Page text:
It’s a scorcher! Is your lawn feeling the heat?
25th Jun 2018
This week the UK looks set to experience Mediterranean temperatures with little or no rainfall.
As a result, lawns can soon become stressed and start turning brown. Here are our top tips for keeping your lawn green and healthy through the heat of summer.
Mow little and often
Keeping the grass a little longer helps it cope better with drought conditions.
When conditions are ideal for growth, you may need to cut your lawn twice a week to keep it at a reasonable height and looking good.
Don’t be tempted to cut corners and cut it very short in one go. ‘Scalping’ a lawn stresses the grass plant and damages the surface. As a rule, try not to remove any more than a third of the leaf at a time, especially during hot weather.
If you’re going away on holiday, mow your lawn normally as close to your departure date as possible. Unless it’s cut while you’re away, the changes are it will be very long when you arrive home again. Don’t remove all of the height in one go. Mow it with your lawnmower on its highest setting, then gradually lower the height with each pass for the best result.
Quench its thirst the right way
It’s surprising how quickly lawns dry out after a few days of hot weather. It’s essential to water your lawn if you want to maintain its healthy green colour.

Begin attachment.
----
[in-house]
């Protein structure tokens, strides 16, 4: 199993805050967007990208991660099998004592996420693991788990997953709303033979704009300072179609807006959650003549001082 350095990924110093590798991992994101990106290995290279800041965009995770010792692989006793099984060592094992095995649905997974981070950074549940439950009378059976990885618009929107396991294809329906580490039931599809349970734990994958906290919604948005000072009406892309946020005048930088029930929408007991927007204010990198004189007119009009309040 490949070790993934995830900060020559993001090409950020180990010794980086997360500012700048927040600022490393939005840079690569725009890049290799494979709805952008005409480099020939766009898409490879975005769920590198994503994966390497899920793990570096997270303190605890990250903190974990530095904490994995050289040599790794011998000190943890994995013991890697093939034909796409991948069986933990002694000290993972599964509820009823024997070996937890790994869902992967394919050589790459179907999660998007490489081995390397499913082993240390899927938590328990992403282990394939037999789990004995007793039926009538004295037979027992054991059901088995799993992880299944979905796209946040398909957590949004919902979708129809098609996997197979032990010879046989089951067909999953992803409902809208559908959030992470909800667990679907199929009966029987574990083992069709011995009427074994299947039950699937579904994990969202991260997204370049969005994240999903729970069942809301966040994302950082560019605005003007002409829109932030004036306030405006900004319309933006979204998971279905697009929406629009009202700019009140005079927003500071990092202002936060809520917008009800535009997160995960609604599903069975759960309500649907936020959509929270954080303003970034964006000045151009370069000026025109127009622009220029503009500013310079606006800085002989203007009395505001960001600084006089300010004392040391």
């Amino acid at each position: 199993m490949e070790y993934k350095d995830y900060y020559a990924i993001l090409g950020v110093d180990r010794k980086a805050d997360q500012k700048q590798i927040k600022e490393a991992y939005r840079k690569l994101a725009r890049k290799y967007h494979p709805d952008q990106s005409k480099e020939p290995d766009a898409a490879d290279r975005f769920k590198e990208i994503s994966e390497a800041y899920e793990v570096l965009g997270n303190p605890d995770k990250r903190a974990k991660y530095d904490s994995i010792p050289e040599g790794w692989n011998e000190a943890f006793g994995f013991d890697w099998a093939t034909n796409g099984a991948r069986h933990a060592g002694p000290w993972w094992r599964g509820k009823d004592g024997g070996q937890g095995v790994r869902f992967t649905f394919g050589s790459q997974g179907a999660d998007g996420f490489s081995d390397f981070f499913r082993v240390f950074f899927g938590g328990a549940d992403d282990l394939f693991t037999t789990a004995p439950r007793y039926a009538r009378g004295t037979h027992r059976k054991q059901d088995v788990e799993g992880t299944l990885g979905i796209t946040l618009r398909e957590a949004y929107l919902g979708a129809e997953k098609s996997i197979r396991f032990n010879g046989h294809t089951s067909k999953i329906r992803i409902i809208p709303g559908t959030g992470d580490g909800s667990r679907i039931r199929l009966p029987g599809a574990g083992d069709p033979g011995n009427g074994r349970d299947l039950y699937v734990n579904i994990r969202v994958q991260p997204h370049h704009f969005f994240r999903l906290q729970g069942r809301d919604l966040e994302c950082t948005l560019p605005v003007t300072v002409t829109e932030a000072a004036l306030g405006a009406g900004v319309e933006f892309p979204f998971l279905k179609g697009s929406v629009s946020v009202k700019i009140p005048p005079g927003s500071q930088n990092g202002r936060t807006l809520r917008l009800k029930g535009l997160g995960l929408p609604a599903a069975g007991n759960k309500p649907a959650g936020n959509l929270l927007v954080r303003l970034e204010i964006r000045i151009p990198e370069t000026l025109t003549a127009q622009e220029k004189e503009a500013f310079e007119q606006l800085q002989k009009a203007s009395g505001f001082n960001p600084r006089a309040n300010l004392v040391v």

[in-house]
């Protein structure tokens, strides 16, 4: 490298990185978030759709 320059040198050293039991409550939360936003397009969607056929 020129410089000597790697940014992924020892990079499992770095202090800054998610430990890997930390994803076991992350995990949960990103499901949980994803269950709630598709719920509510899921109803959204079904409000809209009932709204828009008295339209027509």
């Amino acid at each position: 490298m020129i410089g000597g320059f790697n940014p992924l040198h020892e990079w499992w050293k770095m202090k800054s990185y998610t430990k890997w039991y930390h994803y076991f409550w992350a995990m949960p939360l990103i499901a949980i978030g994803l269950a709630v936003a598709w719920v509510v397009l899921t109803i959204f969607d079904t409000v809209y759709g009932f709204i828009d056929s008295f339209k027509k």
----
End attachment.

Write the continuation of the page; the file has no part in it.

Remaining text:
The most beneficial and the most economical time to water is early in the morning before it gets hot. A good soaking ensures the water gets down into the soil profile. Watering in the heat of the day is wasteful and ineffective as the moisture evaporates.
If you have a sandy soil lawn, you will typically need to water more and sooner during dry conditions. Those with heavy clay soil will not have to water as quickly or as frequently because clay does not drain as quickly as sand.
Different areas of your lawn will fare better in the heat, so spot watering may be a good option. Areas around trees and shrubs dry out quicker as they take up a lot of available moisture from the soil. Lawn in shaded areas will typically retain moisture longer because it is not in as much direct sunlight.
If you choose not to water your lawn over the summer, the grass will turn brown but it is not dead; it becomes dormant and the green colour will return once rainfall returns to normal levels.
Water conservers and wetting agents
Don’t be tempted to apply water conservers or wetting agents during drought periods. Many people mistakenly think they reduce or remove the need to water, but this isn’t the case.
Wetting agents require a LOT of water to allow them to work effectively. They are often used on golf courses and sports pitches as part of a management programme or a recovery programme to address Dry Patch, but are of little use on domestic lawns as an answer to lack of water. They can help a little if applied weeks before drought conditions occur, but they need to be washed in with a lot more water than you would normally apply to get them working effectively. They can also cause soil problems further down the line if used incorrectly.
If we are treating your lawn, speak with your local Lawn Master who will be happy to discuss the best way to manage your lawn over the summer. If you’re not yet a customer and your lawn’s letting your garden down, here’s how to get started.